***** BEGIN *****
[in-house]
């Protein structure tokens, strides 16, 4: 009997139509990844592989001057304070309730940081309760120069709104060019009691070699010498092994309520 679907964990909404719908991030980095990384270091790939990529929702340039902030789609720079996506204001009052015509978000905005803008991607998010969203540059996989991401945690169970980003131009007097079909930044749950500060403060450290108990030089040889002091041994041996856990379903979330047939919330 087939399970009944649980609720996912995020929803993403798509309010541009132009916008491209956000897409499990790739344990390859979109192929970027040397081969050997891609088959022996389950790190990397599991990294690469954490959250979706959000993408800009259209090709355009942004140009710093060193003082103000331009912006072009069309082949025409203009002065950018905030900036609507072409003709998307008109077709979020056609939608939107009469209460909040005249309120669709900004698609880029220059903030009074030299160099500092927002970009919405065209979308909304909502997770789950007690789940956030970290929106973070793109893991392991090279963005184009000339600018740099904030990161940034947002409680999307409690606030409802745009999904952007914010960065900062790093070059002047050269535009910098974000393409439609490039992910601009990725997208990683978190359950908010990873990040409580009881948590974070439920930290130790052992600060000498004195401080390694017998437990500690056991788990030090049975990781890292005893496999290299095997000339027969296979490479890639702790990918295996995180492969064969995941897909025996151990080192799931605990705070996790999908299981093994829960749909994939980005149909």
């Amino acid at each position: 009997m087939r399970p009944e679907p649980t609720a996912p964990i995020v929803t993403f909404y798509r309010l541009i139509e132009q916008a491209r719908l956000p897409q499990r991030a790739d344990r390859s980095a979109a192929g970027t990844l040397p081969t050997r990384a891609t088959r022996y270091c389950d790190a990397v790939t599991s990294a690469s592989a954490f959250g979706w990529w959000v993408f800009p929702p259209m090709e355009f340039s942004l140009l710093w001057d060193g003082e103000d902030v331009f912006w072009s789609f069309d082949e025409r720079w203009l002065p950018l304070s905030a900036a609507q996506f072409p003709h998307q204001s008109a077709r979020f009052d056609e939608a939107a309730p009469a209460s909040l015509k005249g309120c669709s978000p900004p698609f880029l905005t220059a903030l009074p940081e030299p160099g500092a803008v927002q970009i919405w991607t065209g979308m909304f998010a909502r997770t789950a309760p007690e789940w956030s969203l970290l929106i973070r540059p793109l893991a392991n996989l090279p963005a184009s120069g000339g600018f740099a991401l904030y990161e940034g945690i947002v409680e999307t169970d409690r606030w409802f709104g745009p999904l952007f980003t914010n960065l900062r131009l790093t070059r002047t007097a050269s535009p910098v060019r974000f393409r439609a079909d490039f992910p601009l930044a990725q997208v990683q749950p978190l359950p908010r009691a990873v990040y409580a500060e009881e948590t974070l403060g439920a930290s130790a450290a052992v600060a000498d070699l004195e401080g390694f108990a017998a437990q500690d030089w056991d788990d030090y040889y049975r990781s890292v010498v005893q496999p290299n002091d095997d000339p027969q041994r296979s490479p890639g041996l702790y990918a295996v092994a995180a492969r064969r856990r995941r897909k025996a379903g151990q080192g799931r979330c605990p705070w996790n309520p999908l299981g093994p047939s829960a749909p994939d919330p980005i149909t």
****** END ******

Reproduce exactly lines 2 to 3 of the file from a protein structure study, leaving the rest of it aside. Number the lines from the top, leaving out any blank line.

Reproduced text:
């Protein structure tokens, strides 16, 4: 009997139509990844592989001057304070309730940081309760120069709104060019009691070699010498092994309520 679907964990909404719908991030980095990384270091790939990529929702340039902030789609720079996506204001009052015509978000905005803008991607998010969203540059996989991401945690169970980003131009007097079909930044749950500060403060450290108990030089040889002091041994041996856990379903979330047939919330 087939399970009944649980609720996912995020929803993403798509309010541009132009916008491209956000897409499990790739344990390859979109192929970027040397081969050997891609088959022996389950790190990397599991990294690469954490959250979706959000993408800009259209090709355009942004140009710093060193003082103000331009912006072009069309082949025409203009002065950018905030900036609507072409003709998307008109077709979020056609939608939107009469209460909040005249309120669709900004698609880029220059903030009074030299160099500092927002970009919405065209979308909304909502997770789950007690789940956030970290929106973070793109893991392991090279963005184009000339600018740099904030990161940034947002409680999307409690606030409802745009999904952007914010960065900062790093070059002047050269535009910098974000393409439609490039992910601009990725997208990683978190359950908010990873990040409580009881948590974070439920930290130790052992600060000498004195401080390694017998437990500690056991788990030090049975990781890292005893496999290299095997000339027969296979490479890639702790990918295996995180492969064969995941897909025996151990080192799931605990705070996790999908299981093994829960749909994939980005149909």
């Amino acid at each position: 009997m087939r399970p009944e679907p649980t609720a996912p964990i995020v929803t993403f909404y798509r309010l541009i139509e132009q916008a491209r719908l956000p897409q499990r991030a790739d344990r390859s980095a979109a192929g970027t990844l040397p081969t050997r990384a891609t088959r022996y270091c389950d790190a990397v790939t599991s990294a690469s592989a954490f959250g979706w990529w959000v993408f800009p929702p259209m090709e355009f340039s942004l140009l710093w001057d060193g003082e103000d902030v331009f912006w072009s789609f069309d082949e025409r720079w203009l002065p950018l304070s905030a900036a609507q996506f072409p003709h998307q204001s008109a077709r979020f009052d056609e939608a939107a309730p009469a209460s909040l015509k005249g309120c669709s978000p900004p698609f880029l905005t220059a903030l009074p940081e030299p160099g500092a803008v927002q970009i919405w991607t065209g979308m909304f998010a909502r997770t789950a309760p007690e789940w956030s969203l970290l929106i973070r540059p793109l893991a392991n996989l090279p963005a184009s120069g000339g600018f740099a991401l904030y990161e940034g945690i947002v409680e999307t169970d409690r606030w409802f709104g745009p999904l952007f980003t914010n960065l900062r131009l790093t070059r002047t007097a050269s535009p910098v060019r974000f393409r439609a079909d490039f992910p601009l930044a990725q997208v990683q749950p978190l359950p908010r009691a990873v990040y409580a500060e009881e948590t974070l403060g439920a930290s130790a450290a052992v600060a000498d070699l004195e401080g390694f108990a017998a437990q500690d030089w056991d788990d030090y040889y049975r990781s890292v010498v005893q496999p290299n002091d095997d000339p027969q041994r296979s490479p890639g041996l702790y990918a295996v092994a995180a492969r064969r856990r995941r897909k025996a379903g151990q080192g799931r979330c605990p705070w996790n309520p999908l299981g093994p047939s829960a749909p994939d919330p980005i149909t």